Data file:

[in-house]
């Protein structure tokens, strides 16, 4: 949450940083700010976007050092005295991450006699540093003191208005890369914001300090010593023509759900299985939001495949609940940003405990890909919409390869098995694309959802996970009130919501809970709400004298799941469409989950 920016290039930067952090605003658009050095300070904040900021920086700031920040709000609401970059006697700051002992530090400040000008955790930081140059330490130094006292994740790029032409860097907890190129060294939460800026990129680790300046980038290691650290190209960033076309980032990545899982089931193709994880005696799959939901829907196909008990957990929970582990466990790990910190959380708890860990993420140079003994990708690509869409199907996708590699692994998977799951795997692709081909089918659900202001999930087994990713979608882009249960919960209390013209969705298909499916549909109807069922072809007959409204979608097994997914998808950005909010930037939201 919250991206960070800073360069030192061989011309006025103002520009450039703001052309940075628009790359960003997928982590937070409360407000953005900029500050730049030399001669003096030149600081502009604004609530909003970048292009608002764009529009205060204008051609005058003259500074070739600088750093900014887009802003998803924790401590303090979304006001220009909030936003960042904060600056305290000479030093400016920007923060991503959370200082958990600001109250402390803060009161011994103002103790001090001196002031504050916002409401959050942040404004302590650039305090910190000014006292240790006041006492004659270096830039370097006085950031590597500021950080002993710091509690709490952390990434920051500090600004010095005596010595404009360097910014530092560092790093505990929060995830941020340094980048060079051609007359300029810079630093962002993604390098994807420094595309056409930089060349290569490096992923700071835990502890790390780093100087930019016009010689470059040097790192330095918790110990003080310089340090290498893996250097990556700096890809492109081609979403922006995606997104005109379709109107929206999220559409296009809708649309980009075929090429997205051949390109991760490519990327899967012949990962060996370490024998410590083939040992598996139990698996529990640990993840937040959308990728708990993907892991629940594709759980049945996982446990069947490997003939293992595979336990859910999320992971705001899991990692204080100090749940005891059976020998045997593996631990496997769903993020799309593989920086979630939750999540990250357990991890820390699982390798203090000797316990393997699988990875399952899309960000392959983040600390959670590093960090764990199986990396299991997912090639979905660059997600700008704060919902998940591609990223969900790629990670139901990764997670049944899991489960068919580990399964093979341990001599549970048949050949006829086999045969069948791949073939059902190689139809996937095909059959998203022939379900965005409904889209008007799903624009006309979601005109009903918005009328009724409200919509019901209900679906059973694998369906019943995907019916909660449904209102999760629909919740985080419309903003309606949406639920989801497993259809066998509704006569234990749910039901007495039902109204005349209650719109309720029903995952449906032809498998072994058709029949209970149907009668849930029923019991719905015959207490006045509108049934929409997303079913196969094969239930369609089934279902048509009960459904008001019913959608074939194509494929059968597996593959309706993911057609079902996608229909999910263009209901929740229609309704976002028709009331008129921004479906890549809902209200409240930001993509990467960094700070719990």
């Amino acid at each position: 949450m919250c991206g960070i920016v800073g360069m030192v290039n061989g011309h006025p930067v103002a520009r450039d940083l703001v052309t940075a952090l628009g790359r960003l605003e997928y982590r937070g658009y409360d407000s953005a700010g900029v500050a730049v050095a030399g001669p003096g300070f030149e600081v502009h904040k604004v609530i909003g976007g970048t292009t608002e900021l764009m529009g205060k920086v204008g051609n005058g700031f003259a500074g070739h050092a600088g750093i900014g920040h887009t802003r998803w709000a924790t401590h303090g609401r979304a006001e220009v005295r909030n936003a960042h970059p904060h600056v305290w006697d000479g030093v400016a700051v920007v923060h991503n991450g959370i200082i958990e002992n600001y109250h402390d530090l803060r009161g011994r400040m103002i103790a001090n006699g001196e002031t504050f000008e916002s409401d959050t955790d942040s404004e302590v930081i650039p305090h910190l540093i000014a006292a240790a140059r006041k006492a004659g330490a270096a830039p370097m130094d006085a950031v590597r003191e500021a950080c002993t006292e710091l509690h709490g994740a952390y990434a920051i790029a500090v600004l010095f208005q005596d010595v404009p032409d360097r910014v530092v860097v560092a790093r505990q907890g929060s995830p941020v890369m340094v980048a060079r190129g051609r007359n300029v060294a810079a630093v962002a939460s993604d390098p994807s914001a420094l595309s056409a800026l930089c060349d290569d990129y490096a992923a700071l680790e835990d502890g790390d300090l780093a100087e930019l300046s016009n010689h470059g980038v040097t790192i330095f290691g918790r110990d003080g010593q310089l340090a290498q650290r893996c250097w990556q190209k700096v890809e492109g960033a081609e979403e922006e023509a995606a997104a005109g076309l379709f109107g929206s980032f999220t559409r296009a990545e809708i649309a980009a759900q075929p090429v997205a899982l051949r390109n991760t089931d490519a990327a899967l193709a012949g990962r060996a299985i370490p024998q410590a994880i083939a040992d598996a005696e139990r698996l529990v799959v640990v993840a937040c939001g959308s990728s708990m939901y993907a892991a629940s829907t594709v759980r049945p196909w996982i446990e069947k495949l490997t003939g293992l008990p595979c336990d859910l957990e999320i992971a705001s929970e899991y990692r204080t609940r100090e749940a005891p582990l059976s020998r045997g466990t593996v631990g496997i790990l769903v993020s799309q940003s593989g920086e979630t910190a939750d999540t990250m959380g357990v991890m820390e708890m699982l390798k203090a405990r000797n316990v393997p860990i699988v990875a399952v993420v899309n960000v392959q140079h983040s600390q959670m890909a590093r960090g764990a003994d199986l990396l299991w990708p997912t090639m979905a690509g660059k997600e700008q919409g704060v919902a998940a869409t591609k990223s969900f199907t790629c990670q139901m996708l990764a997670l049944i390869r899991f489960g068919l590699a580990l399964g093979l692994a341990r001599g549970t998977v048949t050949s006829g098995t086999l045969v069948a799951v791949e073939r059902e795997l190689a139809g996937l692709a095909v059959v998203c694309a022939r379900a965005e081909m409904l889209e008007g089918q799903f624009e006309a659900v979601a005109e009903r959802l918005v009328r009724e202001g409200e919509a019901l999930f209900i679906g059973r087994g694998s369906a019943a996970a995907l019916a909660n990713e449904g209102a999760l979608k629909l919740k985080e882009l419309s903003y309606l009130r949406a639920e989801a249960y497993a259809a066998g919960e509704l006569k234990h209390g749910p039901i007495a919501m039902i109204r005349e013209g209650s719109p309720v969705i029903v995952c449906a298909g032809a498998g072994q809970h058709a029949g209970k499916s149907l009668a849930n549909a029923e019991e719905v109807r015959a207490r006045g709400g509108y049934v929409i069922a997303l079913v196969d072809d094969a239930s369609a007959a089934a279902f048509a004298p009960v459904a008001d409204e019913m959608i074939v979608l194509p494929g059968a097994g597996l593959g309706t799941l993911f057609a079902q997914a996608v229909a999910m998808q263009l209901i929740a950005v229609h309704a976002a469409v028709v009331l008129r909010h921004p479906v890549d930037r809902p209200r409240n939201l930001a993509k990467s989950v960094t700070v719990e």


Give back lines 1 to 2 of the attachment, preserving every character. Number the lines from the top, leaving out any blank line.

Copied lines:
[in-house]
């Protein structure tokens, strides 16, 4: 949450940083700010976007050092005295991450006699540093003191208005890369914001300090010593023509759900299985939001495949609940940003405990890909919409390869098995694309959802996970009130919501809970709400004298799941469409989950 920016290039930067952090605003658009050095300070904040900021920086700031920040709000609401970059006697700051002992530090400040000008955790930081140059330490130094006292994740790029032409860097907890190129060294939460800026990129680790300046980038290691650290190209960033076309980032990545899982089931193709994880005696799959939901829907196909008990957990929970582990466990790990910190959380708890860990993420140079003994990708690509869409199907996708590699692994998977799951795997692709081909089918659900202001999930087994990713979608882009249960919960209390013209969705298909499916549909109807069922072809007959409204979608097994997914998808950005909010930037939201 919250991206960070800073360069030192061989011309006025103002520009450039703001052309940075628009790359960003997928982590937070409360407000953005900029500050730049030399001669003096030149600081502009604004609530909003970048292009608002764009529009205060204008051609005058003259500074070739600088750093900014887009802003998803924790401590303090979304006001220009909030936003960042904060600056305290000479030093400016920007923060991503959370200082958990600001109250402390803060009161011994103002103790001090001196002031504050916002409401959050942040404004302590650039305090910190000014006292240790006041006492004659270096830039370097006085950031590597500021950080002993710091509690709490952390990434920051500090600004010095005596010595404009360097910014530092560092790093505990929060995830941020340094980048060079051609007359300029810079630093962002993604390098994807420094595309056409930089060349290569490096992923700071835990502890790390780093100087930019016009010689470059040097790192330095918790110990003080310089340090290498893996250097990556700096890809492109081609979403922006995606997104005109379709109107929206999220559409296009809708649309980009075929090429997205051949390109991760490519990327899967012949990962060996370490024998410590083939040992598996139990698996529990640990993840937040959308990728708990993907892991629940594709759980049945996982446990069947490997003939293992595979336990859910999320992971705001899991990692204080100090749940005891059976020998045997593996631990496997769903993020799309593989920086979630939750999540990250357990991890820390699982390798203090000797316990393997699988990875399952899309960000392959983040600390959670590093960090764990199986990396299991997912090639979905660059997600700008704060919902998940591609990223969900790629990670139901990764997670049944899991489960068919580990399964093979341990001599549970048949050949006829086999045969069948791949073939059902190689139809996937095909059959998203022939379900965005409904889209008007799903624009006309979601005109009903918005009328009724409200919509019901209900679906059973694998369906019943995907019916909660449904209102999760629909919740985080419309903003309606949406639920989801497993259809066998509704006569234990749910039901007495039902109204005349209650719109309720029903995952449906032809498998072994058709029949209970149907009668849930029923019991719905015959207490006045509108049934929409997303079913196969094969239930369609089934279902048509009960459904008001019913959608074939194509494929059968597996593959309706993911057609079902996608229909999910263009209901929740229609309704976002028709009331008129921004479906890549809902209200409240930001993509990467960094700070719990």